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I publish them regularly on topics based around my enduring love for all matters maritime. I keep them short and light, so they should be no longer to read than the time it takes to drink a coffee. If you want to receive them, please subscribe below

Nippers and Powder Monkeys

Warships during the age of sail carried a surprisingly large number of children. It was perfectly normal for the five to six hundred compliment of a ship of the line to include fifty or more ship’s boys. They appear in the muster books as either officer’s servant or as ordinary seamen. Admiralty regulations for Royal Navy ships stated that they should be at least thirteen years old, unless they were sons accompanying their fathers, in which case the limit was eleven. But like many such rules it was frequently flaunted, with children as young as eight going to sea. Sending children away at such a young age may seem barbaric to a modern reader but the navy was only reflecting common practice a

The Man who named Australia

Construction work on a new high-speed railway line at London’s Euston station has included the excavation of a former cemetery. One of the newly-opened graves provoked considerable media interest, both in the UK and Australia. The remains were those of a forty year-old Royal Navy officer, identified by a decorated lead plaque which is all that remains of his coffin. The man was Captain Mathew Flinders. Flinders was born in rural Lincolnshire, the son of a surgeon, with little connection to the sea. He received a good education and it was hoped by his parents that young Mathew would follow his father into medicine. Unfortunately for them, the boy was given a copy of Daniel Defoe’s Robinson Cr

The Sovereign of the Seas

In 17th century Europe, the Power of Kings was at its zenith and conspicuous display was all the rage. Louis XIV of France built the largest palace in Europe at Versailles. In Russia, Peter the Great planned to go one better, and build a whole new city, modestly naming it St Petersburg, after the apostle rather than himself. Across Europe lesser monarchs ordered new buildings, commissioned artworks and lured the famous to their courts. But the ultimate status symbol for a king with a coast was to own a large, highly decorated warship. There was a long tradition of building big ships to bolster national prestige, including several impractical ones. James IV of Scotland almost bankrupted his c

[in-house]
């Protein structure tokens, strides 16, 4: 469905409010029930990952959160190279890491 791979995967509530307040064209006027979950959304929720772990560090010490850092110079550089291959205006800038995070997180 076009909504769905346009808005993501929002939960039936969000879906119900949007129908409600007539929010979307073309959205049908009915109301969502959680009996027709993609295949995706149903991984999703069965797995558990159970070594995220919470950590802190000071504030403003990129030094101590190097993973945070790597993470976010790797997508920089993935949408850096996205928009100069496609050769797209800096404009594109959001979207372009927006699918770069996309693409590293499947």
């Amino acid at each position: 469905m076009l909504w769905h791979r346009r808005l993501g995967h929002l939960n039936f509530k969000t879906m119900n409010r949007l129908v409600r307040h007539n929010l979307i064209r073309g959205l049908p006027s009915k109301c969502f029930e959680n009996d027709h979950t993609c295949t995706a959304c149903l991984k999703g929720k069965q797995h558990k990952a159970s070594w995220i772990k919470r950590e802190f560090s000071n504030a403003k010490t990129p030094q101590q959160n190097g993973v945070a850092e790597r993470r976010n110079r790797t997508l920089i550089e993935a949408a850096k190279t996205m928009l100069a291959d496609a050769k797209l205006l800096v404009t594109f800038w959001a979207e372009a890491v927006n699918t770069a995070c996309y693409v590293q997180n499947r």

Mutiny on the Hermione

Mutinies occur much more frequently than most navies care to admit. They have been a part of life on board warships for centuries. The majority are non-violent, with the crew refusing to work or leave port until their grievance is resolved. But for every rule there is an exception, and few mutinies have approached the levels of violence seen during the one which took place in September 1797, on board the Royal Navy frigate Hermione. Most commentators, including those at the time, agree that the captain of the frigate, Hugh Pigot, was a quite unsuitable man to be put in command of a ship. Good connections and interest had been behind his rapid rise to post captain at the age of twenty five. A

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